Landlords have been making substantial investments in older buildings in Toronto’s downtown financial district as they attempt to upgrade their properties to compete in this new green landscape, Mr. Fieder said.
But newer buildings with all the bells and whistles still lease faster. “We’ve seen evidence of it in the marketplace. The Telus Tower is full, the RBC Centre is full, 18 York Street is oversubscribed and it’s not even finished yet.”
In Toronto, the companies that want young, creative talent are overwhelmingly focused on getting into the Telus/RBC neighbourhood. “A great example is your two major accounting firms, KMPG and PricewaterhouseCoopers, have both gone to brand new LEED-certified buildings downtown,” said Mr. Fieder.
If a landlord can’t provide comfort and amenities “they are going to be put in second or third place when tenants are considering options,” said Paul Langer, senior vice-president and manager of DTZ Barnicke’s office in the northeast Greater Toronto Area.
Ample natural light and superior air quality are at the top of employees’ wish lists, as well as restaurants, healthy fast food, health clubs and shopping either within the building or nearby, said Mr. Langer, who has been leasing office buildings on behalf of landlords for 30 years.
“It’s much more expensive to have to continually replace qualified employees than to worry if you have to pay an extra $5 a square foot in rent,” said Mr. Langer.
He points to one of his company’s projects, the Milestone Corporate Centre in Vaughan, Ont., as an example of “what’s new and what’s coming” in office space. The package promoting this LEED-certified building boasts green features such as water-efficient landscaping, low-VOC-emissions building materials and a “living wall” designed to help take contaminants out of the air.
“Our marketing is 100% more focused on lifestyle and employees, and what it will be like to work there,” Mr. Langer said.
“If we can all find ways to help our consumers have better lives, we’re laughing,” said Mr. Allison. “That’s the shift we need to make in the real estate community, regardless of the sector you’re working in.”
Optimize online: Social networking websites can help you successfully market your commercial property, says David Allison, co-founder of the marketing firm Braun/Allison Inc. and author of Branding Buildings Better. But only if you do it right. Here are three tips from Mr. Allison:
Be helpful: LinkedIn and Facebook can be valuable ways to market your space, but only if you are interested in actually engaging with this audience of potential tenants, Mr. Allison said. You should share genuinely interesting information, not just sales pitches for your property. “Say, for example, you have a building that needs medical professionals as tenants,” he said. “You could start a Facebook page where you aggregate and share info about best practices in medical office interior design. You’d be helping medical professionals at a moment in their professional lives where they need that information, and, if they are interested in that information, they are very likely in the market for office space, too.”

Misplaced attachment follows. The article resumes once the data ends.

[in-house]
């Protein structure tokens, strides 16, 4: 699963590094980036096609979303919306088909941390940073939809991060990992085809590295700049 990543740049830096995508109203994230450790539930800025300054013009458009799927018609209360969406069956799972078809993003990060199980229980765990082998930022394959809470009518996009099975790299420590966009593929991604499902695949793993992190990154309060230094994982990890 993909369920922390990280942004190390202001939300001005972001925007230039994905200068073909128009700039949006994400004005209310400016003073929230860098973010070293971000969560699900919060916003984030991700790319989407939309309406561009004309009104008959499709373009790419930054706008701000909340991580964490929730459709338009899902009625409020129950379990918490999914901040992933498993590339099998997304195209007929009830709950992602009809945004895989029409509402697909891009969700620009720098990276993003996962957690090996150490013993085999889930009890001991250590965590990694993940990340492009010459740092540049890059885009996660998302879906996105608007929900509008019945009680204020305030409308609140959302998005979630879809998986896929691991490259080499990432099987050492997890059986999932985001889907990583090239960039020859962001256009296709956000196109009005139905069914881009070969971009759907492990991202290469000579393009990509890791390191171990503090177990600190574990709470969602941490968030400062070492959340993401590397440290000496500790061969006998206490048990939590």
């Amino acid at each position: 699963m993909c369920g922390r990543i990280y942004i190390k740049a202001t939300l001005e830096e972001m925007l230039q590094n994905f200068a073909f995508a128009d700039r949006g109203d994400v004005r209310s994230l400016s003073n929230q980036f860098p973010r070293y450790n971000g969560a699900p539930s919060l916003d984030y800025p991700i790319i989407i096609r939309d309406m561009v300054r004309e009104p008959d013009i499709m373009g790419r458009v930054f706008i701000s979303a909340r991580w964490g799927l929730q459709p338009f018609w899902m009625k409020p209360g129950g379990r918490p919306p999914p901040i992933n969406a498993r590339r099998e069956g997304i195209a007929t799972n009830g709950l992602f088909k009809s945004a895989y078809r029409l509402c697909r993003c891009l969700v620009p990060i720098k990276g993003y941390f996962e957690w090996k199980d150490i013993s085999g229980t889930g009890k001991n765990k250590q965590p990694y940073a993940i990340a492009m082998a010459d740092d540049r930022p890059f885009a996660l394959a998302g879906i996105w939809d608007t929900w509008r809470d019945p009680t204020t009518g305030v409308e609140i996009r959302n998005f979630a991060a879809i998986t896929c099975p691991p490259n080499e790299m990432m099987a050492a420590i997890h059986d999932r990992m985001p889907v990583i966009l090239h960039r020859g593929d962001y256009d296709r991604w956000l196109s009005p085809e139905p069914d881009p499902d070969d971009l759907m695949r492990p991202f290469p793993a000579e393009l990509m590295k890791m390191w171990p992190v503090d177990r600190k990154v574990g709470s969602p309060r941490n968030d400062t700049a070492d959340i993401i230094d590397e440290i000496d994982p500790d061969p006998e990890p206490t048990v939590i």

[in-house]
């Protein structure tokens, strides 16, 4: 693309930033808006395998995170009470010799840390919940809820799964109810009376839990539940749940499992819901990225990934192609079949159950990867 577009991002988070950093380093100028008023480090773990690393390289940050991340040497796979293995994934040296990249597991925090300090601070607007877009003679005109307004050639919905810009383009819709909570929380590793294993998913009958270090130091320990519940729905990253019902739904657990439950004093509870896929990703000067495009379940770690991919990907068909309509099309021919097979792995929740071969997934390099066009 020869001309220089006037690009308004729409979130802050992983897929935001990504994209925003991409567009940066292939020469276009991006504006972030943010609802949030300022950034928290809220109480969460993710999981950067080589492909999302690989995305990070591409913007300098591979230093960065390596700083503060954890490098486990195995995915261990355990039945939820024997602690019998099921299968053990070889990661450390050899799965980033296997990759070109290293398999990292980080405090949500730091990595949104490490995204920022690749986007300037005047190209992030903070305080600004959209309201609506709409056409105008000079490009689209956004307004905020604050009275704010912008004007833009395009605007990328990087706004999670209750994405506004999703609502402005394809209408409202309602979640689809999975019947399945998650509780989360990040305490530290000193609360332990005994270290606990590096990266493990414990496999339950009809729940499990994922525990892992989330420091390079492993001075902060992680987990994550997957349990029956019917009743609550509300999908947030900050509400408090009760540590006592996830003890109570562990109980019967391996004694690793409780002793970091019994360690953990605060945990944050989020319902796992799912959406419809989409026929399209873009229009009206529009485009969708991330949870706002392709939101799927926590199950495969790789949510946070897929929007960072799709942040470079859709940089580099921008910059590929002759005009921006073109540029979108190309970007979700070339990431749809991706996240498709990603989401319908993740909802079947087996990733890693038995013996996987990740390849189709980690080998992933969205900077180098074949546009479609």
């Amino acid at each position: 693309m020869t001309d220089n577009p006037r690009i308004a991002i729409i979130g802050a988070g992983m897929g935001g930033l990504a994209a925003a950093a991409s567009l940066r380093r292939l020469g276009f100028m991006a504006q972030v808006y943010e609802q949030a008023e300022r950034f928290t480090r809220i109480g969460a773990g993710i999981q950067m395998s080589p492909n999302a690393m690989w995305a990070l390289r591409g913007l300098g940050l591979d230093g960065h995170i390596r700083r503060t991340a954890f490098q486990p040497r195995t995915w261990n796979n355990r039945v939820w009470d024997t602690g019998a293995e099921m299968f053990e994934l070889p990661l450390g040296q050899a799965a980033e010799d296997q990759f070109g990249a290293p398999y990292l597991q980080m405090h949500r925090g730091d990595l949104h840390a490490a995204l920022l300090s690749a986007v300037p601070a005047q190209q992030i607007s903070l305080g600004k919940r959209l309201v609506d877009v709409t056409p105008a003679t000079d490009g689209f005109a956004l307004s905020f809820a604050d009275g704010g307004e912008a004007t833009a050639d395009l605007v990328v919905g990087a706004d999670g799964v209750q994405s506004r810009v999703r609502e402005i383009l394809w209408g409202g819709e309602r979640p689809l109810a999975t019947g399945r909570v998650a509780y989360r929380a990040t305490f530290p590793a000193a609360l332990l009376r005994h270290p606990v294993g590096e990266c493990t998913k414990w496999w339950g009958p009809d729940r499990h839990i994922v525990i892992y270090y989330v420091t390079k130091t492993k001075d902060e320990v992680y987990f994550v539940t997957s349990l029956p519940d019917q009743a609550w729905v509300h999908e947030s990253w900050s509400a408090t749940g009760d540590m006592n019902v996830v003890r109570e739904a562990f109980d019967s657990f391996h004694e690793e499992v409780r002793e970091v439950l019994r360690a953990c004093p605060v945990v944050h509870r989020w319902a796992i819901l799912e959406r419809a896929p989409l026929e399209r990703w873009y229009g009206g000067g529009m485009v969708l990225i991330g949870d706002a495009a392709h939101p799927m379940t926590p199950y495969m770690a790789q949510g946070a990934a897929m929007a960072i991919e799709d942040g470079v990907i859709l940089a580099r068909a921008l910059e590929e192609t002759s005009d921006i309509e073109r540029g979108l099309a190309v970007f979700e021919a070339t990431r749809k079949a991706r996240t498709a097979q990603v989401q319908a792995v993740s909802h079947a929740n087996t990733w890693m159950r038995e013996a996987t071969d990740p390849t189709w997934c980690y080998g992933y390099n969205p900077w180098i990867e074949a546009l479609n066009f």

Stop Twitter abuse: “Twitter is the channel most abused by the real estate industry,” Mr. Allison said. “So many people in all aspects of the business are using it as a place to bleat on about what they are selling, ad nauseam. And who wants to listen to that? To pick up the analogy I used earlier, a Twitter feed for medical professionals could be used to send out messages when new information is posted on the Facebook page about interior design trends; to follow medical professionals and chat with them about their interests; and to post links to articles of interest in blogs.”
Energize your events: “No one is going to come to your free tour of the available space for lease in XYZ Tower – yawn. But lots of your followers may show up for a free half-day seminar on medical office interior design – to reuse the analogy one more time – and chances are those who show up will be very qualified leads for the space you have to lease.”